• Adversity is like an identification badge for the Christian. Scripture clearly says, “that whom the Lord loves He chastens”. So any time that you suffer you can be sure of two things: that you belong to the Lord, and that He loves you.
  • To reveal ourselves to ourselves Job 42:6; Luke 15:18
    • When the pressure is on you can be sure that what is deep down inside of a person will come boiling to the top. When you squeeze a lemon, you get lemon juice. There is no way to fake what you are truly all about when you are under great stress or enduring significant adversity. You can be sure that what you are genuinely made of will surface not only for you to see but also for everyone around you to see.
  • To help our prayer life Isa. 26:16
    • There is no doubt that affliction helps our prayer life. For most people greater suffering equals greater prayer.
  • To become an example to others 2 Cor. 6:4-5; 1 Thess. 1:6-7
    • When we respond to adversity in a Godly manner it provides a living example for all those who observe us.
  • To qualify us as counselors Rom. 12:15; Gal. 6:2; 2 Cor. 1:3-5
    • There is nothing like real-life experience to qualify you as a teacher. It is an academic exercise at best to proclaim truths that you have not lived and experienced.
  • To further the gospel witness Acts 8:1-5; 16:25-34; Phil. 1:12-13; 2 Tim. 4:6-8, 16-17
    • By enduring suffering with a Godly attitude we participate in validating the power of the Gospel. When another person sees you rejoicing in the midst of affliction they can’t help but wonder where you derive the power for such a response.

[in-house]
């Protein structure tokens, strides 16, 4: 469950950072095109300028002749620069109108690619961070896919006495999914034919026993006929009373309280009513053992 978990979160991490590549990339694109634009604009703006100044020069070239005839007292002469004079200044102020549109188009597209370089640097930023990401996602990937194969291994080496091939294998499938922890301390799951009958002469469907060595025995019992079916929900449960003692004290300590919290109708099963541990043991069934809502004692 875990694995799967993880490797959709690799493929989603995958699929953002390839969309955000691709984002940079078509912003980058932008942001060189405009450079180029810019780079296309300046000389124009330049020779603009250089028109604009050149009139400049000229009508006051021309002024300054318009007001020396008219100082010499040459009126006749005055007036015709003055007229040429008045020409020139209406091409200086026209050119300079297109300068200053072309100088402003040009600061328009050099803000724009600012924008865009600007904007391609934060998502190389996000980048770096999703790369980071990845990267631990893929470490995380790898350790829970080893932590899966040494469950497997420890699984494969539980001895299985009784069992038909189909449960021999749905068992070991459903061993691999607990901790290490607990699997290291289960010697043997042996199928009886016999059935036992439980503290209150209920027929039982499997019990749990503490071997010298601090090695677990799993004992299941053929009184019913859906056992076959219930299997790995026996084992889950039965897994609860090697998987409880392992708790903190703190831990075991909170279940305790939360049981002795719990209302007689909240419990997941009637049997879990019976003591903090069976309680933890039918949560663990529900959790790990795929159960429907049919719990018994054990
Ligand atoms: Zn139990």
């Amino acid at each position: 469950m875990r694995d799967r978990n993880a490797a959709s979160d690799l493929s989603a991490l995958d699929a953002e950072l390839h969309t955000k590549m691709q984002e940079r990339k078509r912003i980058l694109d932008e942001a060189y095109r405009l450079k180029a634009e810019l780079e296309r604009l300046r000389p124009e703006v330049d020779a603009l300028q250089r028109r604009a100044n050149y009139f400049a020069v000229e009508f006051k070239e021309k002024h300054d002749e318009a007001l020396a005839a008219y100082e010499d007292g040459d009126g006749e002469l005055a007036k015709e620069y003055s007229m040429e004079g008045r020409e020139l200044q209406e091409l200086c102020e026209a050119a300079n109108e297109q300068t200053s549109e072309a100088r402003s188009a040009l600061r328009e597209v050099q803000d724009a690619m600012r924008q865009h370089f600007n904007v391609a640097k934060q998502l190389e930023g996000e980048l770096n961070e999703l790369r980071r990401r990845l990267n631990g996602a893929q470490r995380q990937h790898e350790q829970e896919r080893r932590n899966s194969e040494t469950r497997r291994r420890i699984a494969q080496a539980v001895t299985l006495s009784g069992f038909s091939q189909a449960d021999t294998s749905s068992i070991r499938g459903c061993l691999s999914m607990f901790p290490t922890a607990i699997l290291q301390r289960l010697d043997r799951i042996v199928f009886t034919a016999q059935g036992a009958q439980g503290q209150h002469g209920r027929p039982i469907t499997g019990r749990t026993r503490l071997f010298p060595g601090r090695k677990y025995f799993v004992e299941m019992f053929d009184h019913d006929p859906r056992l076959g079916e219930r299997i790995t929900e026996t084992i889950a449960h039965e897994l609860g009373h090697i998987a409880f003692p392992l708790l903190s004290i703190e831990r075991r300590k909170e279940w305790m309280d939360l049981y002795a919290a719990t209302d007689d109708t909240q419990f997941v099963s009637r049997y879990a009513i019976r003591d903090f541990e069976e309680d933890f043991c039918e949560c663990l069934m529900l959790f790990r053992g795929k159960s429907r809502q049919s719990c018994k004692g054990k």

• To make us more than conquerors 2 Cor. 2:14; Rom. 8:35, 37
    • As God proves faithful to see us through adversity we become more and more confident about the things of God. We become increasingly victorious over sin and “more than conquerors”.
  • To give us insight into God’s nature Job 42:5; Rom. 8:14-15, 18
    • Through suffering we know more about God and His purposes. We better understand His attributes, His nature and His sovereignty.
  • To drive us closer to God 1 Pet. 4:14; 2 Cor. 12:10
    • Whether we have actively strayed from God or are just in the sanctifying process of growing closer to him, suffering is an important means to push us and turn us towards God.
  • To prepare us for a greater ministry 1 Kings 17-18; John 12:24
    • Like the potter’s clay that is worked and reworked, or the lump of dough that is kneaded until soft and blended, affliction breaks us down, makes us soft and prepares us to be used by the Lord.
  • To provide for us a reward Matt. 5:10-12; 19:27-29; Rom. 8:16-17; 2 Cor. 4:17
    • It is a wondrous truth that God permits us to suffer for His glory and yet it turns out to be an incredible blessing for us, not only in this lifetime, but also through the eternal reward we will receive in Heaven.
  • To prepare us for the kingdom 2 Thess. 1:5; 2 Tim. 2:12
    • Suffering prepares us for our eternal life with God. It conditions us, trains us and equips us to reign with Christ forever and ever.
  • To show God’s sovereignty Rom. 8:28; 1 Cor. 10:13; Ps. 66:10-12; Gen. 45:5-8; 50:20